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Losing Face

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  • David Hugh-Jones

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  • David Reinstein

    ()

Abstract

When person A takes an action that can be interpreted as �making an offer� to person B and B �rejects the offer,� then A may �lose face.� This loss of face (LoF) and consequent disutility will occur only if these actions are common knowledge to A and B. While under some circumstances this LoF can be rationalized by the consequences for future reputation, we claim it also enters directly into the utility function. LoF concerns can lead to fewer offers and inefficiency in markets that involve matching, discrete transactions, and offers/proposals in both directions. This pertains to the marriage market, certain types of labor markets, admissions to colleges and universities, and certain types of joint ventures and collaborations. We offer a simple model of this, and show that under some circumstances welfare can be improved by a mechanism that only reveals offers when both parties say �yes.�

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Paper provided by University of Essex, Department of Economics in its series Economics Discussion Papers with number 691.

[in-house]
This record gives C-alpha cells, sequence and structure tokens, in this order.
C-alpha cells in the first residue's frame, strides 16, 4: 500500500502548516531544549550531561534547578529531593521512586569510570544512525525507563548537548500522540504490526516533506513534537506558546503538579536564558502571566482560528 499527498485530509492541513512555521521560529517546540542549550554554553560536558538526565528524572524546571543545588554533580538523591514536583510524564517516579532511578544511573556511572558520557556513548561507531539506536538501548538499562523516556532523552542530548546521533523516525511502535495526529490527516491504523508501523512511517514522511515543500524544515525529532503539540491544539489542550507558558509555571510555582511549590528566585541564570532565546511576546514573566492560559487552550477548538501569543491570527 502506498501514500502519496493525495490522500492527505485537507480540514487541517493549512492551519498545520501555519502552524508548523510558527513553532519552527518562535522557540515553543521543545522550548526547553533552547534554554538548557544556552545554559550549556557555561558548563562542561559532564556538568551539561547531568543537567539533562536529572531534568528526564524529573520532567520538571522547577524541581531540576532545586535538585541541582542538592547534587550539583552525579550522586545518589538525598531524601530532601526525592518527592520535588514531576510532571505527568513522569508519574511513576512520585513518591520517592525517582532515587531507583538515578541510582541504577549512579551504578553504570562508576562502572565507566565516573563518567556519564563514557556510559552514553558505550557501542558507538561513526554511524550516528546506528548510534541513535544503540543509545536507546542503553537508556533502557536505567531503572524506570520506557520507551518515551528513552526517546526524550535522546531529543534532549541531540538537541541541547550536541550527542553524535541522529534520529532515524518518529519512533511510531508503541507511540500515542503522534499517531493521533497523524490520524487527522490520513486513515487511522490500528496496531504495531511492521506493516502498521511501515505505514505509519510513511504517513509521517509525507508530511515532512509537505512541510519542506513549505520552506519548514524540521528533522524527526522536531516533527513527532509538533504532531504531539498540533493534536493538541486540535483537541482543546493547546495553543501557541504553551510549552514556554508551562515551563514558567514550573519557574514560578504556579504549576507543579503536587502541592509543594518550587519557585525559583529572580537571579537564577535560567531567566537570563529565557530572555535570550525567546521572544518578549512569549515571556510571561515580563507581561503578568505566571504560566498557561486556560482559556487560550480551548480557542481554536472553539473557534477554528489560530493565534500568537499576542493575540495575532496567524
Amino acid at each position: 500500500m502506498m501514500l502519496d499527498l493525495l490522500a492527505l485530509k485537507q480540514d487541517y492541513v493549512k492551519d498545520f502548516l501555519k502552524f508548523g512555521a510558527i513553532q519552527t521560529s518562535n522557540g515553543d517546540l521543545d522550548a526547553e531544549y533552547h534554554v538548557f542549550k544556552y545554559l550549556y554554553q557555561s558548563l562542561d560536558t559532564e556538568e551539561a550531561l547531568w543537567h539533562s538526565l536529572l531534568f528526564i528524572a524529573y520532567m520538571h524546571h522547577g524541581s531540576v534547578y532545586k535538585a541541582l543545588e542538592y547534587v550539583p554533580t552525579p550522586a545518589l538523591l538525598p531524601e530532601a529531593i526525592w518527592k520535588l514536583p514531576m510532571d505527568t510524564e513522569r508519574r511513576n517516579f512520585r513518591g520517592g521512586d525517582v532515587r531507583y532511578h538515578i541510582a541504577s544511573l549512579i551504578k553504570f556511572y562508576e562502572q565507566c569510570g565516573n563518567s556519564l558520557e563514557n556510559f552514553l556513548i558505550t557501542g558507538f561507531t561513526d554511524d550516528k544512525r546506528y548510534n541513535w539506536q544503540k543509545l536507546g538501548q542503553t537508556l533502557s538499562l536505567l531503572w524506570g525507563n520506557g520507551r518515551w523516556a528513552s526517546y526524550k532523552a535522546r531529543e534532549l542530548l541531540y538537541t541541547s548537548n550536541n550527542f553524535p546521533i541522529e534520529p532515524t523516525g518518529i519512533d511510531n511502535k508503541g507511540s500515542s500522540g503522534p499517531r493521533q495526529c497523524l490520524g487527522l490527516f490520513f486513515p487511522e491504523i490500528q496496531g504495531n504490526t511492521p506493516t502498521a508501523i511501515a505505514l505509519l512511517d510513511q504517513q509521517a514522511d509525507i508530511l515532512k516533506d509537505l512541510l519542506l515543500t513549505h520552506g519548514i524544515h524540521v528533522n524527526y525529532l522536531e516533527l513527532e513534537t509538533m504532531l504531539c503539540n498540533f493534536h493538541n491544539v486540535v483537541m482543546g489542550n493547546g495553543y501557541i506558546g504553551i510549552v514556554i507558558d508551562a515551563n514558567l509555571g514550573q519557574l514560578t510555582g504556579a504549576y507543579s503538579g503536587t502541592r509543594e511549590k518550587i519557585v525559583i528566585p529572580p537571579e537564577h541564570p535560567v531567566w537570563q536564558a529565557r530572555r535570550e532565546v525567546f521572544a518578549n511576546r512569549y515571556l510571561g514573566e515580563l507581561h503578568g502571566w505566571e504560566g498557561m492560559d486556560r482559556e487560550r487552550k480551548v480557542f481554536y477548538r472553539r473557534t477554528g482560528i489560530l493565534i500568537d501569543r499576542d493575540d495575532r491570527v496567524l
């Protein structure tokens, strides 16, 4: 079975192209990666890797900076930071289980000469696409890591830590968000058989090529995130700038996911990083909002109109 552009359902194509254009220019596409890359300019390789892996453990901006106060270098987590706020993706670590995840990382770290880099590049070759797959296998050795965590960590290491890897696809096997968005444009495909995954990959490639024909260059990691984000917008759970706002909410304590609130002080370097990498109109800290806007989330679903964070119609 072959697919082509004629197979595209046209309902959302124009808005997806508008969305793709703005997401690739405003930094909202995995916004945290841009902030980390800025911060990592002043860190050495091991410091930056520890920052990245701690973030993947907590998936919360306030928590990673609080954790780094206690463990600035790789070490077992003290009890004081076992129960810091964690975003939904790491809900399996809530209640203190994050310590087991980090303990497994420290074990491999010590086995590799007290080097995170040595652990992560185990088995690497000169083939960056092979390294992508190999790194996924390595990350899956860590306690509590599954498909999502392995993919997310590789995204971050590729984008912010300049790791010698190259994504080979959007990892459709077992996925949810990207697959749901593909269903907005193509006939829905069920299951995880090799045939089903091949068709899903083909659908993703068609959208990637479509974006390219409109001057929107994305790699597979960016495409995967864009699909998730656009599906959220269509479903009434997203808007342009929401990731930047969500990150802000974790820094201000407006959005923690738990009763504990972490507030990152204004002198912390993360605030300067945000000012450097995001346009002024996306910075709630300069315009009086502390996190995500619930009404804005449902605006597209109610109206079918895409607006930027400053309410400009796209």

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Date of creation: 29 Oct 2010
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Handle: RePEc:esx:essedp:691

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  1. Pierpaolo Battigalli & Martin Dufwenberg, 2007. "Guilt in Games," American Economic Review, American Economic Association, vol. 97(2), pages 170-176, May.
  2. Chade, Hector, 2006. "Matching with noise and the acceptance curse," Journal of Economic Theory, Elsevier, vol. 129(1), pages 81-113, July.
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  9. Alejandro Tatsuo Moreno, 2007. "Group Fairness and Game Theory," Department of Economics and Finance Working Papers EC200702, Universidad de Guanajuato, Department of Economics and Finance, revised Jun 2008.
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Cited by:
  1. Maria Goltsman & Gregory Pavlov, 2012. "Communication in Cournot Oligopoly," UWO Department of Economics Working Papers 20121, University of Western Ontario, Department of Economics.

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